In other news, I have been holing myself up here, gearing up for the second half of this semester. I'm two-thirds of the way through Spenser's The Faerie Queene for conference work in Bill Shullenberger's class, and studying Symbolism at length for (get this) an eight-page paper written entirely in French! I must admit that this is a wholly masochistic mission on my part, and one that continually challenges me when I receive potions of it returned to me positively splattered in red pen. But I'm learning... slowly but surely.
I have also been cooking. Intensely. So much cooking. Some of my sweetheart's and my most successful experiments have been: sweet-potato-and-edamame pancakes with baked apples; acorn squash stuffed with grains, hazelnuts, and figs; eggplant, chard, tomato and rice casserole; butternut squash with butter and sugar (for desert!); leeks vinaigrette, which has quickly turned into "any steamed vegetable vinaigrette"; Perfect Miso Soup; and lots of homemade bread. Unfortunately, and this may be very cruel on my part, I haven't any recipes. The two of us have decided it's useless to write down recipes that we come up with--we never end up following them, and we often like to make things just once. But rest assure that they were all delicious, even if completely unreproducible.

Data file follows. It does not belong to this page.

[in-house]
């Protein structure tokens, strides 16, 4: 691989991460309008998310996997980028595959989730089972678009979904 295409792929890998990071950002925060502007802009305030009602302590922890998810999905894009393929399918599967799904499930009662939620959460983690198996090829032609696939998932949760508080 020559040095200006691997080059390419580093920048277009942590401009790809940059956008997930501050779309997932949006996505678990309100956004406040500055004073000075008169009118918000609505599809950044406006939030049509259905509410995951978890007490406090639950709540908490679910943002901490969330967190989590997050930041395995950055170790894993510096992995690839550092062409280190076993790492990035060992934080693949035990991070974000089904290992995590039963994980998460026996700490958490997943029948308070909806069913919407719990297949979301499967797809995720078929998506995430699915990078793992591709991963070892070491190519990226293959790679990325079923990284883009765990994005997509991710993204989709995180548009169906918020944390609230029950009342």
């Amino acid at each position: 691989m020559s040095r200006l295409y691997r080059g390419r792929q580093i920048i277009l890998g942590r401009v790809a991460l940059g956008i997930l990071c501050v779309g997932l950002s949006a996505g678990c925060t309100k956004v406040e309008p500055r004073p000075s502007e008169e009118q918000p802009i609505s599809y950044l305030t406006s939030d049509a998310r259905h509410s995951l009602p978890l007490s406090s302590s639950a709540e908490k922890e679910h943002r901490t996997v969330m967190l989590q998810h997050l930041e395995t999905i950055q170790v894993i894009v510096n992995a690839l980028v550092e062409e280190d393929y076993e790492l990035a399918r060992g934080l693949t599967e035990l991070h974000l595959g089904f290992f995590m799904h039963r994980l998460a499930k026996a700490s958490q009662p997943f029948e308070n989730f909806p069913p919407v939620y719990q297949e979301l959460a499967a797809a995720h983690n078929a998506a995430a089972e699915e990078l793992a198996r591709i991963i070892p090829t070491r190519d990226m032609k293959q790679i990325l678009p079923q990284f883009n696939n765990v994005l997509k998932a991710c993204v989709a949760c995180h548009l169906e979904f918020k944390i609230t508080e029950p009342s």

I will be home for Thanksgiving weekend, which (hopefully) means that I will make something somewhat like these for my family and maybe have recipes! FOr now, though, I am off to read more George Herbert and teach my housemate Gabe to make bread... Pictures later, and certainly after this weekend!
15 September 2010
Mabel was a gift from M. Benjamin, who found her cheap and put new wheels on her, and tweaked her to suit me. He also found me the darling little bell with the fawn on it--which I like not only for its association with the "Nimble" written across Mabel's frame, but also because of its association with the darling man that introduced her to me. I've had the basket for a while, a gift from my Grandparents on my birthday, and I think it looks just splendid on her--plus, I like the doily look with an old lady name like Mabel. :)
Classes are progressing with ease, and I am loving life here in my cozy little house. We've put up some bookcases in the common room now, so they're filling up with books and this place is really starting to feel like a home. Still haven't quite gotten into the writing groove yet, but... I will sooner or later. New poetry going up on the trees speak riddles this morning, also.
14 September 2010
Here's a wonderful quote I found on Keri Smith's blog that resonates with me and makes sense in the context of my life. So often I become discouraged when considering post-modern life and society, corporate greed, the bored and boring literature from the last twenty years, and this feeling that I and a few selected peers alone are gifted with a Sight that goes beyond success and convenience. And then Keri Smith posts something like this to cheer me up: